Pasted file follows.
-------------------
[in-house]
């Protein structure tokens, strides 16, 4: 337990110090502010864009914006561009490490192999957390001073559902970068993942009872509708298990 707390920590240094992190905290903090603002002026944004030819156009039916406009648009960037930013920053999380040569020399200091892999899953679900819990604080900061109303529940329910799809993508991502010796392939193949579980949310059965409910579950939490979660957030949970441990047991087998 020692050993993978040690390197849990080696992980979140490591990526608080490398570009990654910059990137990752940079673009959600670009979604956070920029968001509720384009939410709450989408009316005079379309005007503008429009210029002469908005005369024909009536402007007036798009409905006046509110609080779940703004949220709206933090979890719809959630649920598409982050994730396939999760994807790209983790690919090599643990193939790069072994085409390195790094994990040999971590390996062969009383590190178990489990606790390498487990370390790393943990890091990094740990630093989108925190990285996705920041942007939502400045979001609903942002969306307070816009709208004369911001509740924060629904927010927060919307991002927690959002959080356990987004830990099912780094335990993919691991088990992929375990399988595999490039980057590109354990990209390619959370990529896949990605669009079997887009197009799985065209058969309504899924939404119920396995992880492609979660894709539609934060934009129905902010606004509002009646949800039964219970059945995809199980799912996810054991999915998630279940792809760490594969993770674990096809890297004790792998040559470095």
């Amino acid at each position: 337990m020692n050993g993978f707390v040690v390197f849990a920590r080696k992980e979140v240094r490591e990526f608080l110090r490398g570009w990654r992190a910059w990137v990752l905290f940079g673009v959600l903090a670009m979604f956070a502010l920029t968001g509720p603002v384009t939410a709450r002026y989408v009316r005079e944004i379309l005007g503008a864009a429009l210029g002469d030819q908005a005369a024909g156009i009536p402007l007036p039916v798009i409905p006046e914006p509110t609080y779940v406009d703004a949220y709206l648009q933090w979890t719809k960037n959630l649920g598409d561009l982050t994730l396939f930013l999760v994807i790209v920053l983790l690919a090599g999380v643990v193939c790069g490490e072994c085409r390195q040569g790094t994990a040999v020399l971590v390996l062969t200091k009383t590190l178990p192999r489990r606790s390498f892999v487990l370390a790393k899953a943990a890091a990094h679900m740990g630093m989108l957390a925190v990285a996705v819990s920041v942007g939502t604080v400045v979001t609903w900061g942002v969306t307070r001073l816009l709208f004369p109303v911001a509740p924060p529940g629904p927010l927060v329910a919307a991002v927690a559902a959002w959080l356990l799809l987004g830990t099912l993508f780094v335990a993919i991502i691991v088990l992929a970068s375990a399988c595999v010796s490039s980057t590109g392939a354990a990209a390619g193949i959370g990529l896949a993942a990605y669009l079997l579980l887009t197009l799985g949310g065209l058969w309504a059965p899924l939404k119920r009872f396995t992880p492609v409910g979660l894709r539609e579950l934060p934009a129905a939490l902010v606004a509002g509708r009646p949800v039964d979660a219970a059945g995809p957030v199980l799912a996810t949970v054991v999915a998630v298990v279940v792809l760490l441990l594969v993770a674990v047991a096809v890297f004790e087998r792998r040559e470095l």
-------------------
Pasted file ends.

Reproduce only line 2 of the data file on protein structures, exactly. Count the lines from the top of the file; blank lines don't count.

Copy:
């Protein structure tokens, strides 16, 4: 337990110090502010864009914006561009490490192999957390001073559902970068993942009872509708298990 707390920590240094992190905290903090603002002026944004030819156009039916406009648009960037930013920053999380040569020399200091892999899953679900819990604080900061109303529940329910799809993508991502010796392939193949579980949310059965409910579950939490979660957030949970441990047991087998 020692050993993978040690390197849990080696992980979140490591990526608080490398570009990654910059990137990752940079673009959600670009979604956070920029968001509720384009939410709450989408009316005079379309005007503008429009210029002469908005005369024909009536402007007036798009409905006046509110609080779940703004949220709206933090979890719809959630649920598409982050994730396939999760994807790209983790690919090599643990193939790069072994085409390195790094994990040999971590390996062969009383590190178990489990606790390498487990370390790393943990890091990094740990630093989108925190990285996705920041942007939502400045979001609903942002969306307070816009709208004369911001509740924060629904927010927060919307991002927690959002959080356990987004830990099912780094335990993919691991088990992929375990399988595999490039980057590109354990990209390619959370990529896949990605669009079997887009197009799985065209058969309504899924939404119920396995992880492609979660894709539609934060934009129905902010606004509002009646949800039964219970059945995809199980799912996810054991999915998630279940792809760490594969993770674990096809890297004790792998040559470095």